Vlad Costea: So how did Bruce Willis react? Because in that picture he did not seem happy. Or did you just take the picture at the wrong time?
Bobby Lee: Yeah, so that pic, I just took of him when he was walking, walking up and down the aisle. He didn’t want any selfies, so he didn’t, he didn’t offer any selfie photographs, but but they accepted it. His wife accepted the Bitcoin wallets for the children.
Vlad Costea: I’m actually curious to see if any of his children pop up on Twitter a few years from now and say “Hey, I’m that person who received some bitcoins on an airplane 5 years ago, and now I can pay off my college tuition with this money”.
Bobby Lee: We’ll see. We’ll see. We’ll see. Yeah. Maybe keep it a few years. Maybe when they turned 18 years old, when they get a, when they get on social media account in 10, 15 years.
Vlad Costea: Some well-known bitcoiners who have received the Ballet wallet from you are Adam Back, Trace Mayer and Tone Vays. How did they react?
Bobby Lee: So they they’re, they’re very supportive. I think Adam, Adam Back, let’s, let’s talk about Dr. Back, he’s a very smart person, very experienced. And he mentioned, you know, that this is this is good because we can’t have a one size fit all solution for the whole world. And this is something we have to understand. We cannot have a one size fit, all solution because the reason is different people in the world have different technical capabilities. So people who are very, very technical think of computer science, PhDs crypto cryptography experts, you know, like, like Dr. Adam Back himself like you like me we, we want a solution that is very, very technical with backup redundancy and you know, good entropy key generation, you know, on good hardware, reliable with stuff like that. So the solution we use has to be different.
It has to be much more higher end. Okay. Whereas a normal person, if you think about people, you meet on the street at the supermarket, at the coffee shop even though at the car with the coroner virus, now we don’t go out much, but the reality, you know, but the normal will. So you meet in the taxi driver, the taxi driver, the Starbucks barista, some of the supermarket, or just a regular office worker or an artist, right. A painter or a musician, right? Normal people don’t have computer science skillsets. And, and for them, if you give them a very, very highly technical solution, they’re not going to be able to handle it. They’re going to screw up. Right. And it’s what we call maximum achievable security, right? So someone who is very technical can achieve a higher level of security, whereas that same solution, if you give it to a less technical person, they’re gonna screw it up.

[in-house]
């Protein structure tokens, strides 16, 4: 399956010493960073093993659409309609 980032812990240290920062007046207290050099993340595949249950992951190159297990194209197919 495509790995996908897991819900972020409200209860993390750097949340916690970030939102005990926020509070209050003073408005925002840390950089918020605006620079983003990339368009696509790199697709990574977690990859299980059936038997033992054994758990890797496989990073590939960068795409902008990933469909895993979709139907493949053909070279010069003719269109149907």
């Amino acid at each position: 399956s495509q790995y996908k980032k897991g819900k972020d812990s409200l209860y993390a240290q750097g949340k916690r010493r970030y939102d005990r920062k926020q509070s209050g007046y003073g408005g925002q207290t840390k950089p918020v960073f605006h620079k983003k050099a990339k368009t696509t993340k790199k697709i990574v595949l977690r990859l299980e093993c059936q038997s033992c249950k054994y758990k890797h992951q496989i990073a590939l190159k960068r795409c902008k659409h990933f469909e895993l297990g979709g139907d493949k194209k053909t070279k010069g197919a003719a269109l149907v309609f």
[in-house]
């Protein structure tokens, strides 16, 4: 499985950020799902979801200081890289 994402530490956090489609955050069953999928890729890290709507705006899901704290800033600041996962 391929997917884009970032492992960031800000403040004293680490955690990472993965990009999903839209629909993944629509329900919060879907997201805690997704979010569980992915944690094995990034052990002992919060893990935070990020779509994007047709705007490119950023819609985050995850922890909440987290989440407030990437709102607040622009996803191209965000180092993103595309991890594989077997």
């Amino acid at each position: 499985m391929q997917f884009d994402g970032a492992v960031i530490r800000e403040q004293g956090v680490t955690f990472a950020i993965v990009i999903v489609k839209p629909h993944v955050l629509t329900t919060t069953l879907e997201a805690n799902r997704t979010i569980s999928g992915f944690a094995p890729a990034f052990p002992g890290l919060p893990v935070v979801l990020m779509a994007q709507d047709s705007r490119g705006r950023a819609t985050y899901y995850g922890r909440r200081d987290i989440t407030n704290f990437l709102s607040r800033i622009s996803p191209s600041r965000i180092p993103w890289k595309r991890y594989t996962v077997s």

If you buy a very fancy hardware wallet and give it to my mother, she’s going to screw it up. Cause she screws it up. She’s going to lose Bitcoins and that’s terrible. Okay. So that’s why we designed the Ballet series. So Dr. Adam Back, he recognized that right. Adam recognizes it. And I think he, he agrees with me that this is a very good solution for the, what we call the newcoiners, today’s nocoiners for the rest of the world. Right. and then Trace Mayer, same thing, right. He, he’s a big he created the idea of, you know, proof of keys. Right. Which is very important to me. Right. I’m a big supporter of Proof of Keys. That’s why even from the early days, I tell my friends, don’t store your Bitcoins on a Bitcoin exchange. Even though I myself was running an exchange.